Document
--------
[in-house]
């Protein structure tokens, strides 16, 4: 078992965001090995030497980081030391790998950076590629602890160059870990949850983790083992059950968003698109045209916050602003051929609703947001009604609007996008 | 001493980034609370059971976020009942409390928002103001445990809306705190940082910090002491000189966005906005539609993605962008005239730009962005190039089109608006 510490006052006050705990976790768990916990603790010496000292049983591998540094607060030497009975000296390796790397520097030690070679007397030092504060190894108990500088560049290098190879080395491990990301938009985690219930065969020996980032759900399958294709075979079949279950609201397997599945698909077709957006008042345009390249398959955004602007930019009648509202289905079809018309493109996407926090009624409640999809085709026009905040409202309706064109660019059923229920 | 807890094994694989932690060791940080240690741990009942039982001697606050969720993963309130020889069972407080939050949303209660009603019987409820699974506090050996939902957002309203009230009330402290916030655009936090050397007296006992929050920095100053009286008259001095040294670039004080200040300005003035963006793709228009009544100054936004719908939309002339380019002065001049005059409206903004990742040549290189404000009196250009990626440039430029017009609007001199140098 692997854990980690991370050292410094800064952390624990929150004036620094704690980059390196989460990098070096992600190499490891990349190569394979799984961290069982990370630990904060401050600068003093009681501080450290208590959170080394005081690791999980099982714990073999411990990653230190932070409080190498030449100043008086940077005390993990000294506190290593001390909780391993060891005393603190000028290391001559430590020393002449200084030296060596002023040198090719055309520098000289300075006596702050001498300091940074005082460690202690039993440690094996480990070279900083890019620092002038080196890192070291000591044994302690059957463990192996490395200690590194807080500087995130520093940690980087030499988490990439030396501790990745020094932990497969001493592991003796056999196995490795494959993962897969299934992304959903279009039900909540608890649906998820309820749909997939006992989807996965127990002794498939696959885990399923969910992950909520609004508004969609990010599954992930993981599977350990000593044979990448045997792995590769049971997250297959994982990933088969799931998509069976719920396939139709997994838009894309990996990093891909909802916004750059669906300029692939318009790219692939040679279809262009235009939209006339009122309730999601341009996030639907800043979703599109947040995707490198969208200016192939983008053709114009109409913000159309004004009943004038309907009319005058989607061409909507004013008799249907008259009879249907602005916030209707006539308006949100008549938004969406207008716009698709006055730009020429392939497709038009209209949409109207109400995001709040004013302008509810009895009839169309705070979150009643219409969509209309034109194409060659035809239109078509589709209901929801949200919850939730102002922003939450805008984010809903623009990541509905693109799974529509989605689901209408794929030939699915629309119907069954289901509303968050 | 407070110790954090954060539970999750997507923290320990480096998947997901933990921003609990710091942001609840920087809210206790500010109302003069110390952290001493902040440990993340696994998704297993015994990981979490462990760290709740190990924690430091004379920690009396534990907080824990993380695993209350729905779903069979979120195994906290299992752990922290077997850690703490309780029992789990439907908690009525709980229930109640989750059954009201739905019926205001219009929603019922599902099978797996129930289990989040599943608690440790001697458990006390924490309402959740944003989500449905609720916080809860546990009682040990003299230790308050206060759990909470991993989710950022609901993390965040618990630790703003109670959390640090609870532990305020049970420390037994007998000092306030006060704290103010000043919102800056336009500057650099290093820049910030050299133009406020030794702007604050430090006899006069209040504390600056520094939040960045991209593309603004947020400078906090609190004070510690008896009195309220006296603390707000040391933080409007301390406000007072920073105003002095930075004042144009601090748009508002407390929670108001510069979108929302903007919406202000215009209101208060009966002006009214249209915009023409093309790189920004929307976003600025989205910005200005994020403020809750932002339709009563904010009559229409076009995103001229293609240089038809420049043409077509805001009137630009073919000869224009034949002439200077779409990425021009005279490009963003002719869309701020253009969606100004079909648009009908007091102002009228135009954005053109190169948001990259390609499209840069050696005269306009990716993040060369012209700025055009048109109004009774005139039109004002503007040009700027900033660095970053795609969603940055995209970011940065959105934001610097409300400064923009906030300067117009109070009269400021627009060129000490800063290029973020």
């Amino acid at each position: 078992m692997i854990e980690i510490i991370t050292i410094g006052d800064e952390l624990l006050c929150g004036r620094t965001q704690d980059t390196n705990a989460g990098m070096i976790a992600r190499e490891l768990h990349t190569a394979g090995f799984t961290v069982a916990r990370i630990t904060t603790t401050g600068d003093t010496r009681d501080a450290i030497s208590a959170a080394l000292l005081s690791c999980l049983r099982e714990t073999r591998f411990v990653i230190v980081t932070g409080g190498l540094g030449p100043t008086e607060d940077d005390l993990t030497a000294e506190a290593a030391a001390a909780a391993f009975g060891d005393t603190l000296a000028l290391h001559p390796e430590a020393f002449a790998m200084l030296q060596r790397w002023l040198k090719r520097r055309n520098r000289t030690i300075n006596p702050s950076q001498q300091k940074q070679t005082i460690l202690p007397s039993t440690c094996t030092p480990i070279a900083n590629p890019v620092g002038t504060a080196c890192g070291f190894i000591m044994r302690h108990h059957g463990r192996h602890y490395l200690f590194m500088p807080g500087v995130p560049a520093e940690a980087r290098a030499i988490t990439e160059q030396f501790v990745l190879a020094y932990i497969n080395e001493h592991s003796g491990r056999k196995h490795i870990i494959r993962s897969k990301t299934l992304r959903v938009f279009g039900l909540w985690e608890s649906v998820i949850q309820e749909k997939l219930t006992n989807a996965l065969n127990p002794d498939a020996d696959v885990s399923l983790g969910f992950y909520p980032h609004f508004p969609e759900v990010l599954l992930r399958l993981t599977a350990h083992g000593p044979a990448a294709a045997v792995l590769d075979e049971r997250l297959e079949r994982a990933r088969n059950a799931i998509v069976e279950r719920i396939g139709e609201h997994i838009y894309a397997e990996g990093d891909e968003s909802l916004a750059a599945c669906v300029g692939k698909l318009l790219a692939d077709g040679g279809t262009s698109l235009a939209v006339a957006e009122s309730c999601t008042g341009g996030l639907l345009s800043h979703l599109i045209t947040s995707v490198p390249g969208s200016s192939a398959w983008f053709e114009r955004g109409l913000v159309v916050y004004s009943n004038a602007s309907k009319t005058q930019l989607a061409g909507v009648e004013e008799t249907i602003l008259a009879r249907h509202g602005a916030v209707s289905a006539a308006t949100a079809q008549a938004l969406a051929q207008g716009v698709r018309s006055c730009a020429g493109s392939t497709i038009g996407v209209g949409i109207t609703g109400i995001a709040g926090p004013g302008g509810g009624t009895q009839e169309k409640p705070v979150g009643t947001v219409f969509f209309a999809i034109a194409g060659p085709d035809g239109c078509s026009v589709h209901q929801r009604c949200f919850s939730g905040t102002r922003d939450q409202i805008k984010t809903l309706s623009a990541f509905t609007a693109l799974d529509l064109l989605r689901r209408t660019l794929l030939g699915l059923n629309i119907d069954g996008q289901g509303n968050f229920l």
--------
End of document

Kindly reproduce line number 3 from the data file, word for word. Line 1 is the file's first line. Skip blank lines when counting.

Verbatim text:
């Amino acid at each position: 078992m692997i854990e980690i510490i991370t050292i410094g006052d800064e952390l624990l006050c929150g004036r620094t965001q704690d980059t390196n705990a989460g990098m070096i976790a992600r190499e490891l768990h990349t190569a394979g090995f799984t961290v069982a916990r990370i630990t904060t603790t401050g600068d003093t010496r009681d501080a450290i030497s208590a959170a080394l000292l005081s690791c999980l049983r099982e714990t073999r591998f411990v990653i230190v980081t932070g409080g190498l540094g030449p100043t008086e607060d940077d005390l993990t030497a000294e506190a290593a030391a001390a909780a391993f009975g060891d005393t603190l000296a000028l290391h001559p390796e430590a020393f002449a790998m200084l030296q060596r790397w002023l040198k090719r520097r055309n520098r000289t030690i300075n006596p702050s950076q001498q300091k940074q070679t005082i460690l202690p007397s039993t440690c094996t030092p480990i070279a900083n590629p890019v620092g002038t504060a080196c890192g070291f190894i000591m044994r302690h108990h059957g463990r192996h602890y490395l200690f590194m500088p807080g500087v995130p560049a520093e940690a980087r290098a030499i988490t990439e160059q030396f501790v990745l190879a020094y932990i497969n080395e001493h592991s003796g491990r056999k196995h490795i870990i494959r993962s897969k990301t299934l992304r959903v938009f279009g039900l909540w985690e608890s649906v998820i949850q309820e749909k997939l219930t006992n989807a996965l065969n127990p002794d498939a020996d696959v885990s399923l983790g969910f992950y909520p980032h609004f508004p969609e759900v990010l599954l992930r399958l993981t599977a350990h083992g000593p044979a990448a294709a045997v792995l590769d075979e049971r997250l297959e079949r994982a990933r088969n059950a799931i998509v069976e279950r719920i396939g139709e609201h997994i838009y894309a397997e990996g990093d891909e968003s909802l916004a750059a599945c669906v300029g692939k698909l318009l790219a692939d077709g040679g279809t262009s698109l235009a939209v006339a957006e009122s309730c999601t008042g341009g996030l639907l345009s800043h979703l599109i045209t947040s995707v490198p390249g969208s200016s192939a398959w983008f053709e114009r955004g109409l913000v159309v916050y004004s009943n004038a602007s309907k009319t005058q930019l989607a061409g909507v009648e004013e008799t249907i602003l008259a009879r249907h509202g602005a916030v209707s289905a006539a308006t949100a079809q008549a938004l969406a051929q207008g716009v698709r018309s006055c730009a020429g493109s392939t497709i038009g996407v209209g949409i109207t609703g109400i995001a709040g926090p004013g302008g509810g009624t009895q009839e169309k409640p705070v979150g009643t947001v219409f969509f209309a999809i034109a194409g060659p085709d035809g239109c078509s026009v589709h209901q929801r009604c949200f919850s939730g905040t102002r922003d939450q409202i805008k984010t809903l309706s623009a990541f509905t609007a693109l799974d529509l064109l989605r689901r209408t660019l794929l030939g699915l059923n629309i119907d069954g996008q289901g509303n968050f229920l």